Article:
What kind of design does Dash represent?

Published on
July 11, 2018

“What is design” is a question with no satisfying answer. It is a part of developing process or a field of profession with so many applications it is hard to restrict by any definition.

Dash exists to promote design and implementing of design thinking across different fields of professions. Design being such a wide concept, it is suitable to specify what is the type of design Dash is about. Hopefully, this post and few following ones clarify what is the design Dash wants to represent.

Design thinking

Let’s get back to this buzzword that is basically what that Dash is about. Design tools and perspective is being applied to more and more varying and untraditional fields of duty. Many are talking about design thinking without much considering what it really means. As design, neither does design thinking have a one approved definition, but a few different ones that are more or less compatible with each other.  Most of them define design thinking roughly as a human-centered innovative process and the message is usually same: Design could be used more in solving bigger and more influential problems.

Human-centeredness is widely accepted as a major part in design as a field of profession and in design thinking as a working method. This can be understood more easily in traditional product design; designers tend to start working from the experienceable and perceivable features of the product down to technical details. For example, in an early sketch of a vacuum cleaner you can’t define where every component will be. Still it represents what is perceived from the final product. This approach can provide new clever solutions in technology side also, just as innovations and limitations of technology provide changes in design.  

When design perspective is implemented in the early conceptualizing stage of a product, results can get even more innovative. By considering the meaning a product has for the user, the outcome might have some major changes or be a completely new solution for the same problem. If you think about why people need vacuum cleaners at home, instead of just developing a new more suitable one, you can end up with a robot vacuum or even a cleaning service.

Innovations trough creativity is something that has always been connected to design. Creativity is often thought as a quality of certain people or as a result of happy accidents. But sometimes, especially in design, what seemingly is just plain creative can be a result of a well-executed work process. When things are planned and visualized with an open mind, clever solutions become apparent. There are multiple ways to describe this work process and Dash represents one model called “double-diamond” which stresses a good research as a base for design work. This is a subject we’ll get back in a later post.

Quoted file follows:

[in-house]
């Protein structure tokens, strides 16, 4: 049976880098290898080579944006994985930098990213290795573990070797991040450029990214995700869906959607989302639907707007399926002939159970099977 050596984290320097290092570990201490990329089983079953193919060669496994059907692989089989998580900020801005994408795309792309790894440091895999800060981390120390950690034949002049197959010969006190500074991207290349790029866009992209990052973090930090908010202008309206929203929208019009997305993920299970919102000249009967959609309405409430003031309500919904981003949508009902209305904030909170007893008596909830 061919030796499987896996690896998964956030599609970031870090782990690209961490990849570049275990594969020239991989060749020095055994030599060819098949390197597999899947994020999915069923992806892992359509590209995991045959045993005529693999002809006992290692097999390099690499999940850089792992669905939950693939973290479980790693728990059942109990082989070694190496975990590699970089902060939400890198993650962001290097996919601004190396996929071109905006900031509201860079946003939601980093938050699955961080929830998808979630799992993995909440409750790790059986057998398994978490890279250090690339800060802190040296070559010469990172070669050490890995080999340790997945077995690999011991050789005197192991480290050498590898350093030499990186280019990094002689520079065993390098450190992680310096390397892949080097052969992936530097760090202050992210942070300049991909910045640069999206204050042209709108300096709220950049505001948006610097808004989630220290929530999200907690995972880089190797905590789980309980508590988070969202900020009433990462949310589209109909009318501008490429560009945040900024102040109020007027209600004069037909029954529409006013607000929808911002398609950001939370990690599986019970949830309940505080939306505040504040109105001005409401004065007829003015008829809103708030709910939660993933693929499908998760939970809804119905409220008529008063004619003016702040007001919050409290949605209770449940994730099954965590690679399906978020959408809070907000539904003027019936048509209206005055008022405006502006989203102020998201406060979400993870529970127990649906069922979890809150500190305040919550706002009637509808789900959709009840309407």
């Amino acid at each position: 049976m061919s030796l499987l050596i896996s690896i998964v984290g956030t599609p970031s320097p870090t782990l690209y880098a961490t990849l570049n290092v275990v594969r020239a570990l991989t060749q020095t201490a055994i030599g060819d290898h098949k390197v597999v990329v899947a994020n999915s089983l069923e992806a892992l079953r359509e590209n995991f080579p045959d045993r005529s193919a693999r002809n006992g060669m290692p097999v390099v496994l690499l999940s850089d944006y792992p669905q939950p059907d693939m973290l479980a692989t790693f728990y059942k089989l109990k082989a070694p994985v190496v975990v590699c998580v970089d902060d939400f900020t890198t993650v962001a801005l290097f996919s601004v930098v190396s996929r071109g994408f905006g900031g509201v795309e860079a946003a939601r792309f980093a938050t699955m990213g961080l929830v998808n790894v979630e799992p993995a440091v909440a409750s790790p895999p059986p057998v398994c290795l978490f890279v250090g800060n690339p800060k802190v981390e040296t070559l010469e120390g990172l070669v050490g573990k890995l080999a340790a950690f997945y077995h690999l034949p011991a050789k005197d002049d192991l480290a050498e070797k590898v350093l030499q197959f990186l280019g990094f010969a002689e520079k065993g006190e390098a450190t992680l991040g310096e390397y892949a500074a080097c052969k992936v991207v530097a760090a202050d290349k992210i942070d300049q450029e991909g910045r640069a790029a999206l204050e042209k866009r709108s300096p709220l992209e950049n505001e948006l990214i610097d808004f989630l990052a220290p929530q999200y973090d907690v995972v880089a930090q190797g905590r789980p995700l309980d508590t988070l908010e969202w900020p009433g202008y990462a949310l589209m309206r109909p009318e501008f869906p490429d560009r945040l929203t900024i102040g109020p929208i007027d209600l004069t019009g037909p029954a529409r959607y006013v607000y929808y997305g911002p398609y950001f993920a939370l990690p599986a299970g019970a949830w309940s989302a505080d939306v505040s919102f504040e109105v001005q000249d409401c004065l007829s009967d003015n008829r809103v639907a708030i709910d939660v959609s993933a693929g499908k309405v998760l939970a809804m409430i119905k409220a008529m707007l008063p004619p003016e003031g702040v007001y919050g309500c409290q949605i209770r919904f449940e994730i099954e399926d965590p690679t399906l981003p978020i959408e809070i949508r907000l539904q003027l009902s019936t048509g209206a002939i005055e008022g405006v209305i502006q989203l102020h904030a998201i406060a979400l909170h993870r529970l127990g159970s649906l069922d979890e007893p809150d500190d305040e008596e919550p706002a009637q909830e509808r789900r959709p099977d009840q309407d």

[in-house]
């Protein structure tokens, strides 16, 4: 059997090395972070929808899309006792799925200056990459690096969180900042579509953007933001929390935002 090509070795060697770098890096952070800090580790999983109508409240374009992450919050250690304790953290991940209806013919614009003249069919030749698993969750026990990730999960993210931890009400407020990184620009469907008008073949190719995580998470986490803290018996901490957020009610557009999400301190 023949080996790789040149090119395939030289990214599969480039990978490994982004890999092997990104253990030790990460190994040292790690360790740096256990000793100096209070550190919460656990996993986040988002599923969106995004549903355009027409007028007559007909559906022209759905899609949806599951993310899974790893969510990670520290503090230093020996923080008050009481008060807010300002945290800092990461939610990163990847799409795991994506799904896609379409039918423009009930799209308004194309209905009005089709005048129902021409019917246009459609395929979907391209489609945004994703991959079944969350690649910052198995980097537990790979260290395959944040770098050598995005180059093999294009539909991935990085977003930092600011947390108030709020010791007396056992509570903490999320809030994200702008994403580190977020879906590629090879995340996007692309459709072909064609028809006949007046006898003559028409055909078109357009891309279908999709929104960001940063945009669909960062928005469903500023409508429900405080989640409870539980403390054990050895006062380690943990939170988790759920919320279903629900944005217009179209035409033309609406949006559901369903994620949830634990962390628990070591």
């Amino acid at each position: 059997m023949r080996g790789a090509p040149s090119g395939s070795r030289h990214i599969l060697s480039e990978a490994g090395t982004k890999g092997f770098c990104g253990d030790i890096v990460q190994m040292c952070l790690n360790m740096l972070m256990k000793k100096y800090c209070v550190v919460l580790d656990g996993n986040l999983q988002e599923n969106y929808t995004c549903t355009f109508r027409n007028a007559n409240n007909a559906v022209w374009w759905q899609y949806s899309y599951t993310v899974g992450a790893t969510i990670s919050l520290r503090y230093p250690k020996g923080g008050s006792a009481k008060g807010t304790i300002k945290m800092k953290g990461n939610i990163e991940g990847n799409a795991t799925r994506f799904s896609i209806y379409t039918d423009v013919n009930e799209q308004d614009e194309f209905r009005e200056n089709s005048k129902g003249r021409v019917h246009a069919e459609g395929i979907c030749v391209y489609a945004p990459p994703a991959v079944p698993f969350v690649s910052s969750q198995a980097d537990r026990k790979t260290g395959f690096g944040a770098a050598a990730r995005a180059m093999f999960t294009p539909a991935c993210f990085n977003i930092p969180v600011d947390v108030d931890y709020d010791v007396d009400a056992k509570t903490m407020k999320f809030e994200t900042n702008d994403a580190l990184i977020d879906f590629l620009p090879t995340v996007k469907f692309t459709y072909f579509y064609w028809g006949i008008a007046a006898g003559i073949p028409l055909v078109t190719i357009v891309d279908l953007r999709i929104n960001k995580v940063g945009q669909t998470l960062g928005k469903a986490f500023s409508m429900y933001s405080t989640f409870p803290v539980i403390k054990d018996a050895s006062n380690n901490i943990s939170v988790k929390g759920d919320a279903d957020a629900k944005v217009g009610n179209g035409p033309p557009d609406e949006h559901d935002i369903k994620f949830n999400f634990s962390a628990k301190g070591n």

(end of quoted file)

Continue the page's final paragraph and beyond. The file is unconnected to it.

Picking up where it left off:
Design problems in Dash

Dash aims to focus on problems that are real. The problems are chosen in collaboration with companies, so the resulting concepts should become beneficial. However, the form of solution is not restricted in any manner, even if companies would benefit more from solutions they can easily apply. If the form of solution would be defined, some of the conceptualizing would be already done and in a design hackathon we want to avoid that.

We want problems to be as open for design as possible, so they should be broad, yet clear about the desired effect. We want the problems to be in the core: not in the solutions, but not in the causes either. A vacuum cleaner is a solution for a problem that is caused by the nature of our way of being. The core of the problem could be that homes get dusty. For problems to be influential and suitable for easy implementation of design thinking, we want them to have apparent relation to people. This way participants are forced to think about the end-user and the concepts won’t become too focused on technical details.

Solutions for these kinds of wide and open problems aren’t comparable by certain technical aspects because the resulting concepts can be just about anything. There is no right answer because the effectiveness of the solution depends on conditions that vary in different situations and environments. Compromises must be made between different user groups, preferences and technical constraints. Only tool for measuring the effectiveness of the solutions would be a wide long timespan study about the wanted effect. And even that is a way easier said than done.

Now think about any of your daily encounters with things that seem to cause problems. What is the problem they are solving? Can you come up with a better solution? This is, in a nutshell, the type of design Dash represents.

Leevi Vahvelainen

Design student

Head of participants